used to treat obsessive-compulsive behavior. It is also useful in panic disorders and
other types of anxiety and phobias. People taking Prozac report increases in their ability
to concentrate and increases in their energy and mental acuity. In fact, they function at
a much higher level, hence the dubbing of Prozac as the "better than well" pill.
1990-Mapping the Body
A major undertaking, called the Human Genome Project, is begun in 1990 to
map human DNA. Such a map should give better insights into disease diagnosis and
prediction as well as provide information about disease intervention. The project is
coordinated by the U.S. Department of Energy and the National Institute of Health. It
seeks to identify all the estimated 80,000-100,000 genes in human DNA and determine the
sequences of the three billion chemical bases that make up human DNA. The Project plans to
store this information in databases and develop tools for a data analysis. It will also
address the ethical, legal and social issues that may arise from this project. Originally
forecasted as a 15-year project, rapid technological advances accelerated the project to
an expected completion date of 2003.
1990-Diplomacy In Space
The Hubble Space Telescope (HST) is a space-based observatory designed to
benefit the international astronomy community. The European Space Agency (ESA) and the
National Aeronautics and Space Administration (NASA) worked cooperatively to launch the
Hubble into space.
The Earths atmosphere bends light, causing distortion in images that
can be viewed by an Earth- bound telescope. A space-based observatory is free of such
distortions. In 1940, Hubble dreamed of a space-based observatory. The original designs
for the HST, which became operational in the 1990s, were drawn in the 1970s and 1980s.
Mid 1990s-The World Wide Web
Before the mid-1990s, use of wide-area computer networks was unheard of
except by the military and some other government agencies. Before the Internet was the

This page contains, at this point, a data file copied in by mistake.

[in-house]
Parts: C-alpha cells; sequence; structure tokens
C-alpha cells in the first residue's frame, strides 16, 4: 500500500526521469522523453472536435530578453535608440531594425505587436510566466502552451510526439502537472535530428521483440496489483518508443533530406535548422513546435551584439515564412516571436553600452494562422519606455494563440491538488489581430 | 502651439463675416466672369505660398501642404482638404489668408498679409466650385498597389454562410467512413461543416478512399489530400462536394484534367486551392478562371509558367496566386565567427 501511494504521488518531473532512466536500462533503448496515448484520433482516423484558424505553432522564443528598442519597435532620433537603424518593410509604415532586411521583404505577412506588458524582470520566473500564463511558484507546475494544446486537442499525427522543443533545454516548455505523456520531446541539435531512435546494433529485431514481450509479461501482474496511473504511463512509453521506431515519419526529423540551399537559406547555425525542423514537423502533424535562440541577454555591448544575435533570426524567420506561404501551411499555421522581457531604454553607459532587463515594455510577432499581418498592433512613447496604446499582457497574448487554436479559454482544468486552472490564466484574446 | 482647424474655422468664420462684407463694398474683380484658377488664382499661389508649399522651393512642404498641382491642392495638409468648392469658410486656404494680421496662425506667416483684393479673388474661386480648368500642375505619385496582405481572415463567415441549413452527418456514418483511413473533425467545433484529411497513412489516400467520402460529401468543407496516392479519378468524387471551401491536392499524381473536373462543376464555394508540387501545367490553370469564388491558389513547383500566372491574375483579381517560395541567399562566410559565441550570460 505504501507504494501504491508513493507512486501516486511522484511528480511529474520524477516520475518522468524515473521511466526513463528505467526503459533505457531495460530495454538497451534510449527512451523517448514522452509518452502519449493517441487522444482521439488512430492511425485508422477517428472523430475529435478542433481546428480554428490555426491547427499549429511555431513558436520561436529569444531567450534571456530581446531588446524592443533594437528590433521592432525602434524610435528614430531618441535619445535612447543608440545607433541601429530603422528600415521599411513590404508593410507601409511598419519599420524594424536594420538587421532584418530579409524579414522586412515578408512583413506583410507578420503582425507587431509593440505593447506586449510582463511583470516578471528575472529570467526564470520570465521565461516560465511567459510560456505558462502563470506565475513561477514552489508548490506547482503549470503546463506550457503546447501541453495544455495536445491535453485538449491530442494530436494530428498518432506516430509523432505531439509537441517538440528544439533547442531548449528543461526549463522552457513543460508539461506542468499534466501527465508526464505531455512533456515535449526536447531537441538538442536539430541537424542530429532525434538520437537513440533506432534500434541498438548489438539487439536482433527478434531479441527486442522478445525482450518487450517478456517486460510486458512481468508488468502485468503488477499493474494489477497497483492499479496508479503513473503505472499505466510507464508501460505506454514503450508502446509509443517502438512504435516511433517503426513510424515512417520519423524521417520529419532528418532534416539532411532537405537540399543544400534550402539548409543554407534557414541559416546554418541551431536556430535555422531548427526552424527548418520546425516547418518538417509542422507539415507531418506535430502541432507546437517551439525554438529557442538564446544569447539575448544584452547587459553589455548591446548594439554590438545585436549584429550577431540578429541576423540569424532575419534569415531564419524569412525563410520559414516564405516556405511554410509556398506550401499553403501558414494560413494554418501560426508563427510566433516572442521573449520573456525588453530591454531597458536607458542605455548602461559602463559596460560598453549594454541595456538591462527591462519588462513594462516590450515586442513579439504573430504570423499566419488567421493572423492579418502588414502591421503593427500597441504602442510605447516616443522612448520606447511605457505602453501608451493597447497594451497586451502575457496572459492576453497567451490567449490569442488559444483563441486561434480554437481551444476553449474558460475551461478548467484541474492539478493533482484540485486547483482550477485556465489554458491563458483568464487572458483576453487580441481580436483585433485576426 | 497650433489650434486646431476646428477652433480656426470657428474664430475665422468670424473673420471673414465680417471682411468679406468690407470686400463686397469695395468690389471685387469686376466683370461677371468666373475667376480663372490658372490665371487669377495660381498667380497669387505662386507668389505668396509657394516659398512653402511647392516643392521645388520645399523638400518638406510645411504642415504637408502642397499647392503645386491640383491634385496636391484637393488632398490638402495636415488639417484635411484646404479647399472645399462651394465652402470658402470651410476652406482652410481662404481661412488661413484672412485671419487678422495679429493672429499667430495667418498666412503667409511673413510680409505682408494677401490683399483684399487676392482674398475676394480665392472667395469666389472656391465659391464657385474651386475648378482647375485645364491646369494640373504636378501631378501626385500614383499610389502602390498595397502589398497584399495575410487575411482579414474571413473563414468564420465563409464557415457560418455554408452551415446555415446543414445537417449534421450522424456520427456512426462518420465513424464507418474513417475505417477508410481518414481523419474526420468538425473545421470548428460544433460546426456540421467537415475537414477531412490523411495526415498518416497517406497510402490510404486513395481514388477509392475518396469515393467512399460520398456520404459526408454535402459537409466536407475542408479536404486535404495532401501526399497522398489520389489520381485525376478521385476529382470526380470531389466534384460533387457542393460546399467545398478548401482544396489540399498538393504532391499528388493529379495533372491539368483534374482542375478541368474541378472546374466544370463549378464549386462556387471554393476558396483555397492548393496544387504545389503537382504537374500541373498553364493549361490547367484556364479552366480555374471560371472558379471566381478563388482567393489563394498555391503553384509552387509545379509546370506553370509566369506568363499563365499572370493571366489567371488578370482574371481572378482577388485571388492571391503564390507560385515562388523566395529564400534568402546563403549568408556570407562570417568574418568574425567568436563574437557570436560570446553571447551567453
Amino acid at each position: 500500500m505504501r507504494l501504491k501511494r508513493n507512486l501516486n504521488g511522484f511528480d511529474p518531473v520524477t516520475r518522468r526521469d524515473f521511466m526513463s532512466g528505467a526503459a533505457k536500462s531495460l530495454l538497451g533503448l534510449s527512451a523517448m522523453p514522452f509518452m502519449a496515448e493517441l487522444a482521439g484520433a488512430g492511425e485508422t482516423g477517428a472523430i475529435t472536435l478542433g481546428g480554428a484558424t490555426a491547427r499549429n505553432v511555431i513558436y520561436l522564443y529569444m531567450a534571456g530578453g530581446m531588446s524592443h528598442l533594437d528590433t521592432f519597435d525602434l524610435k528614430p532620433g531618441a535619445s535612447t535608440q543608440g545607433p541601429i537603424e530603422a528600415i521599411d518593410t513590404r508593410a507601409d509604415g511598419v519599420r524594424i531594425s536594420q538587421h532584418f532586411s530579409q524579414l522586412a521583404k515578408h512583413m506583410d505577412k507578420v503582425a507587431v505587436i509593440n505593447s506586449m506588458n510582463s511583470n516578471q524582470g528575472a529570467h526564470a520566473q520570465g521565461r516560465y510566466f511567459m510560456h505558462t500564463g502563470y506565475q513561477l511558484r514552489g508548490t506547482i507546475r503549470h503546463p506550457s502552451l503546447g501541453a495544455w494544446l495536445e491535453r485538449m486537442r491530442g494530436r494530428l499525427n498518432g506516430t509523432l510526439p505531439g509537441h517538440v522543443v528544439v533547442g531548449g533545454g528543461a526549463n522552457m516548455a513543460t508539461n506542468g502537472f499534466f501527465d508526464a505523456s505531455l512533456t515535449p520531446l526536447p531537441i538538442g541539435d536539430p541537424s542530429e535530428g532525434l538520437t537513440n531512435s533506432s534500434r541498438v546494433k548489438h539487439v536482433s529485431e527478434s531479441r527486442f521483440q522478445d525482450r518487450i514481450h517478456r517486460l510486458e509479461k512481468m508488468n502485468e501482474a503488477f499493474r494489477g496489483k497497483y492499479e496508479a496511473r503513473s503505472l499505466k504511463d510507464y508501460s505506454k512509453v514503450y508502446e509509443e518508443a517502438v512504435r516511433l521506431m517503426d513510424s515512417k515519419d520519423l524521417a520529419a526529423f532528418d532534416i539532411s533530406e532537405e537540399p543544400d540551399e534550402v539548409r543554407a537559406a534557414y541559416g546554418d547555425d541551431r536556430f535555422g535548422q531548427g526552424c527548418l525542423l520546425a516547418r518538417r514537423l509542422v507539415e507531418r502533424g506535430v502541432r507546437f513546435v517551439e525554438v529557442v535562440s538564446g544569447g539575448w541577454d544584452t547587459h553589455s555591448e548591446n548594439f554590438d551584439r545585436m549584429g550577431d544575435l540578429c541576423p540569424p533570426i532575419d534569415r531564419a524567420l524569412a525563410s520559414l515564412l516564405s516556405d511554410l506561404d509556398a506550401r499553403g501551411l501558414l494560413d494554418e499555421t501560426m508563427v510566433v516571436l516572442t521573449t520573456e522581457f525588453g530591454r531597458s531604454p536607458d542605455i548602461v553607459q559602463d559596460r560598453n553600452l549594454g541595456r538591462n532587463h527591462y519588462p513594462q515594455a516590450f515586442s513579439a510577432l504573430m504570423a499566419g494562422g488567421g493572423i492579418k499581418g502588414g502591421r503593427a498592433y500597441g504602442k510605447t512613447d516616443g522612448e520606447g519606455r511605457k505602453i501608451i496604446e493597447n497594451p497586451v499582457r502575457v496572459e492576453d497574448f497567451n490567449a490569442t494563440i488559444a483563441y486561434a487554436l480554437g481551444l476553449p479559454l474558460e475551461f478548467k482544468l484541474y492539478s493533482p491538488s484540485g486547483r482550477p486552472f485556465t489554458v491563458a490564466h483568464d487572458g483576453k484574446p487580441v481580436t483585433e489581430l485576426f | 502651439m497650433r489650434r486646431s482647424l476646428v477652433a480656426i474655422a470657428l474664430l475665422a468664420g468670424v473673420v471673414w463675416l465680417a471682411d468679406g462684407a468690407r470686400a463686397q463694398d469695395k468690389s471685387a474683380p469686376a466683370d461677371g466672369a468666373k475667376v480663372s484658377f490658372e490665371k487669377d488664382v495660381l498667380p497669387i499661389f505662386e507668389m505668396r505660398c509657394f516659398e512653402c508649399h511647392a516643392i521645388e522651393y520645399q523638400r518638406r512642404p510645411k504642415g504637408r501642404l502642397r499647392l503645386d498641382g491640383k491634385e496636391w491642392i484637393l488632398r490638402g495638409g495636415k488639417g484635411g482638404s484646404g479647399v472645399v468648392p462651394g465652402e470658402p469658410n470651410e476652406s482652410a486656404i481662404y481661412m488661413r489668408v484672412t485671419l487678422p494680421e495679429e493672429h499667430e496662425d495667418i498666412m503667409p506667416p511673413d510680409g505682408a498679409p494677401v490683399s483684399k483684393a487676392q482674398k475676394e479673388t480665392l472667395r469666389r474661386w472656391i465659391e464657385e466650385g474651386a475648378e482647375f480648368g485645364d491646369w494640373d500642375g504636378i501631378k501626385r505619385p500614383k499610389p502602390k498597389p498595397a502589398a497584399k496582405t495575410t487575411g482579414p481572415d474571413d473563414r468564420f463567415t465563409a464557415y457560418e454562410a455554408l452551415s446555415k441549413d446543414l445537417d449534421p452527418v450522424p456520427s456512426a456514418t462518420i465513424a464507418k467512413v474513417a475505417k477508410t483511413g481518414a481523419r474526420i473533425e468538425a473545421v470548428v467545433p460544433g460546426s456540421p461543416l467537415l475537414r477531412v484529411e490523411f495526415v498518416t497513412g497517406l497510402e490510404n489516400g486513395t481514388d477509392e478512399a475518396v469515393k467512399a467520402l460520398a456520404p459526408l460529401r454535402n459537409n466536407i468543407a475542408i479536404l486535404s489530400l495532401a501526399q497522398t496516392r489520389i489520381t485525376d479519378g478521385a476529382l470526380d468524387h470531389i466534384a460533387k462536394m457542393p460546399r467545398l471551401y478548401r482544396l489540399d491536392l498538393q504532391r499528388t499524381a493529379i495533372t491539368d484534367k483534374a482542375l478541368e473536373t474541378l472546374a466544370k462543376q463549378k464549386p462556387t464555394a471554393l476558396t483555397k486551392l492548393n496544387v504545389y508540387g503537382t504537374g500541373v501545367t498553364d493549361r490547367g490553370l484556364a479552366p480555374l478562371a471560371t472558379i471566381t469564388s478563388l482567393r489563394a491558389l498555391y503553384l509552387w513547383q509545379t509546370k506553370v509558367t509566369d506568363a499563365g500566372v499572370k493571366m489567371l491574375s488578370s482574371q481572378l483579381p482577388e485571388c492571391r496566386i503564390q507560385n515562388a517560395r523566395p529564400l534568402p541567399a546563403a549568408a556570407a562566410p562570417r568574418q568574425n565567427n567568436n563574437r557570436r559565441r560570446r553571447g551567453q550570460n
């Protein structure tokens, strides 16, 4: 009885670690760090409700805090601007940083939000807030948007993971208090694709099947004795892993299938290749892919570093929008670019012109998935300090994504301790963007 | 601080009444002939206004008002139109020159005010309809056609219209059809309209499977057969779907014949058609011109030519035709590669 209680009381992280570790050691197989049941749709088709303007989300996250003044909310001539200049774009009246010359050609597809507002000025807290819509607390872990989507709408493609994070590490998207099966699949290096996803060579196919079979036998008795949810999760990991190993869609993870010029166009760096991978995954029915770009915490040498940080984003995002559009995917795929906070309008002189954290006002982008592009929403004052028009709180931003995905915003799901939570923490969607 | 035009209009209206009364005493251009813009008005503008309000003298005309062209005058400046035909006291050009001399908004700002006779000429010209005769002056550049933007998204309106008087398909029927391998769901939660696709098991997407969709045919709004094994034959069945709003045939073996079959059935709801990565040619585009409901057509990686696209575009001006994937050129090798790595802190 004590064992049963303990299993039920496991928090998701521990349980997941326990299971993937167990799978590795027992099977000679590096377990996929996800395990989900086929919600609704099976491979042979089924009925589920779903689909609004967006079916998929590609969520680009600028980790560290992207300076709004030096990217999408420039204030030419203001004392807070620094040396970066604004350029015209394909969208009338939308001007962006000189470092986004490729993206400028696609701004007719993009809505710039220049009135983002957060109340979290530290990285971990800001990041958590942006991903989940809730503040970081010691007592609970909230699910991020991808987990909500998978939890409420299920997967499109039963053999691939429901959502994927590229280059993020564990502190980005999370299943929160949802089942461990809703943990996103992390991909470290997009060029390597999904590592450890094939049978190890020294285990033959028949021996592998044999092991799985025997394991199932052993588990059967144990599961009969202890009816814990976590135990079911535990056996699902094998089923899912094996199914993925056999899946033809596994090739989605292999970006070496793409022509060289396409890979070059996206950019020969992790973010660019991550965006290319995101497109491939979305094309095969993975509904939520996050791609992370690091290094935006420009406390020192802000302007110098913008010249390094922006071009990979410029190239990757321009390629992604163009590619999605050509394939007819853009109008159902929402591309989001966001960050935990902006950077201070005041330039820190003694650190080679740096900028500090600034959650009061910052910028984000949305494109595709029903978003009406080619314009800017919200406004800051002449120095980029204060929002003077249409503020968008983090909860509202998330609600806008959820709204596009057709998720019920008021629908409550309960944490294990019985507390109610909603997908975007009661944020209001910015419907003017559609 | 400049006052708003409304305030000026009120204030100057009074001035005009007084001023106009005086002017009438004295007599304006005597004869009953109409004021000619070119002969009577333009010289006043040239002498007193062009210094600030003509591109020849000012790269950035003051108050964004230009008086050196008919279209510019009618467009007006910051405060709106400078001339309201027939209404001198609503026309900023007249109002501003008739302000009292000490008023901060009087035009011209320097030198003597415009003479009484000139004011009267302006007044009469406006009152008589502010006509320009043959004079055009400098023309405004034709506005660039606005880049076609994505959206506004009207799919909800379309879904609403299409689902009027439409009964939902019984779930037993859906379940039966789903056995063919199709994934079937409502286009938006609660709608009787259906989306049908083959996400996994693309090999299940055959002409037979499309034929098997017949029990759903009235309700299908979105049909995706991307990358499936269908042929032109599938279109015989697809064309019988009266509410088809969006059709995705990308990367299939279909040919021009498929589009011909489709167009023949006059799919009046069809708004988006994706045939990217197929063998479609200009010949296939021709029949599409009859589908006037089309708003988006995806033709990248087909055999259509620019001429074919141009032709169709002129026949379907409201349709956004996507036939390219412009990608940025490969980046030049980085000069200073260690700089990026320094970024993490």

ARPANET, which was demonstrated at the International Computer Communication Conference
(ICCC). The ICCC marked the first public display of this new network technology available
to the public. Also around this time, Ray Tomlinson is working on another "hot"
application- electronic mail. The ability to share information across networks leads Tim
Berners-Lee to coin the term, "World Wide Web."
1990-A Small World, After All
Researchers into nanotechnology at Japans NEC discover a new form of
Carbon which they call nanotubes. Nanotubes are long pipes of a rolled-up sheet of
graphite which are electrically conducting and can be made into wires only a few
nanometers in diameter. It is hoped that the further miniaturization of microchips will be
possible making chips from these nanotubes, which have been likened to cooked spaghetti.
Like cooked spaghetti, each nanotube will stick to a surface and maintain any shape it is
placed in. Good electrical contact between the nanotube and metal electrodes is also
possible following this adhesion. Nanotubes may form the new circuitry for nanotechnology,
which is done at the molecular level.
Researchers at George Washington University successfully clone human
embryos and nurture them in a petri dish for several days. Cloning is accomplished via
nuclear transfer. In nuclear transfer, an embryos nucleus, or controlling genetic
mechanism, is first removed. A nucleus from a cell of the human to be cloned is then
transferred and fused into the embryo. The embryo then develops under the genetic
supervision of the transferred nucleus, making a clone.
1994-Shoemaker Shines Jupiter
The comet Shoemaker-Levy 9 collides with Jupiter from July 16 to July 22,
marking the first observation of the collision of two bodies in the Solar System.
Twenty-one discernable fragments impact the planet Jupiter, some estimated to have
diameters of up to two kilometers. Each fragment explodes on impact, creating a fireball